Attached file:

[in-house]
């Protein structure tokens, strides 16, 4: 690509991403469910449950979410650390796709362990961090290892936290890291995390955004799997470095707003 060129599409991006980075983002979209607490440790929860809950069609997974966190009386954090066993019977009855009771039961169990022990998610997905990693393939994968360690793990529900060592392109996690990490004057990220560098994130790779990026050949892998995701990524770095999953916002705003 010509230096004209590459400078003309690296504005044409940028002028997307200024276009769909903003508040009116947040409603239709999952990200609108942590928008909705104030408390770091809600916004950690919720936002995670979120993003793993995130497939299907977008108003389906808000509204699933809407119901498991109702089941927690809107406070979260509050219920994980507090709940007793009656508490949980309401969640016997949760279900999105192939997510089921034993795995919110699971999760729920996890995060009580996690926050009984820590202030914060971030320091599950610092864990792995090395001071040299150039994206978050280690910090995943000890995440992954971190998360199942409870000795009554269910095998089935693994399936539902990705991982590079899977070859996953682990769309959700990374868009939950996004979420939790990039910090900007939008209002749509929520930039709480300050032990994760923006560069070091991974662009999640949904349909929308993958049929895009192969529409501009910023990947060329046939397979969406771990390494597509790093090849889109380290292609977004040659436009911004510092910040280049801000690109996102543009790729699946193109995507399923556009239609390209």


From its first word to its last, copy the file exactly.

[in-house]
């Protein structure tokens, strides 16, 4: 690509991403469910449950979410650390796709362990961090290892936290890291995390955004799997470095707003 060129599409991006980075983002979209607490440790929860809950069609997974966190009386954090066993019977009855009771039961169990022990998610997905990693393939994968360690793990529900060592392109996690990490004057990220560098994130790779990026050949892998995701990524770095999953916002705003 010509230096004209590459400078003309690296504005044409940028002028997307200024276009769909903003508040009116947040409603239709999952990200609108942590928008909705104030408390770091809600916004950690919720936002995670979120993003793993995130497939299907977008108003389906808000509204699933809407119901498991109702089941927690809107406070979260509050219920994980507090709940007793009656508490949980309401969640016997949760279900999105192939997510089921034993795995919110699971999760729920996890995060009580996690926050009984820590202030914060971030320091599950610092864990792995090395001071040299150039994206978050280690910090995943000890995440992954971190998360199942409870000795009554269910095998089935693994399936539902990705991982590079899977070859996953682990769309959700990374868009939950996004979420939790990039910090900007939008209002749509929520930039709480300050032990994760923006560069070091991974662009999640949904349909929308993958049929895009192969529409501009910023990947060329046939397979969406771990390494597509790093090849889109380290292609977004040659436009911004510092910040280049801000690109996102543009790729699946193109995507399923556009239609390209």